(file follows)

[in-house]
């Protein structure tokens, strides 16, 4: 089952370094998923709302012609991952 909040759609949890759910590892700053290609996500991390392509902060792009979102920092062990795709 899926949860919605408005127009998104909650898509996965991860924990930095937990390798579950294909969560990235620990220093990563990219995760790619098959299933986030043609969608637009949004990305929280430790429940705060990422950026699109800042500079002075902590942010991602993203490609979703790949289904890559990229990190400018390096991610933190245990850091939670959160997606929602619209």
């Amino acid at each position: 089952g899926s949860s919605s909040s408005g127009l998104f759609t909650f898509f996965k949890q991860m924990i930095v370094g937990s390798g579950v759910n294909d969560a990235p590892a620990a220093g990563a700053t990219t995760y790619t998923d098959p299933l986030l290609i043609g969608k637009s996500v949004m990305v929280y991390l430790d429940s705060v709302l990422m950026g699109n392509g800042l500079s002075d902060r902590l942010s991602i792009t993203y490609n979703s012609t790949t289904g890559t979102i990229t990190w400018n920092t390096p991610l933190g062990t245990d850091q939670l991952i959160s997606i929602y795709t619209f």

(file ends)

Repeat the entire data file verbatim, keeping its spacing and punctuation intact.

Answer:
[in-house]
């Protein structure tokens, strides 16, 4: 089952370094998923709302012609991952 909040759609949890759910590892700053290609996500991390392509902060792009979102920092062990795709 899926949860919605408005127009998104909650898509996965991860924990930095937990390798579950294909969560990235620990220093990563990219995760790619098959299933986030043609969608637009949004990305929280430790429940705060990422950026699109800042500079002075902590942010991602993203490609979703790949289904890559990229990190400018390096991610933190245990850091939670959160997606929602619209």
């Amino acid at each position: 089952g899926s949860s919605s909040s408005g127009l998104f759609t909650f898509f996965k949890q991860m924990i930095v370094g937990s390798g579950v759910n294909d969560a990235p590892a620990a220093g990563a700053t990219t995760y790619t998923d098959p299933l986030l290609i043609g969608k637009s996500v949004m990305v929280y991390l430790d429940s705060v709302l990422m950026g699109n392509g800042l500079s002075d902060r902590l942010s991602i792009t993203y490609n979703s012609t790949t289904g890559t979102i990229t990190w400018n920092t390096p991610l933190g062990t245990d850091q939670l991952i959160s997606i929602y795709t619209f």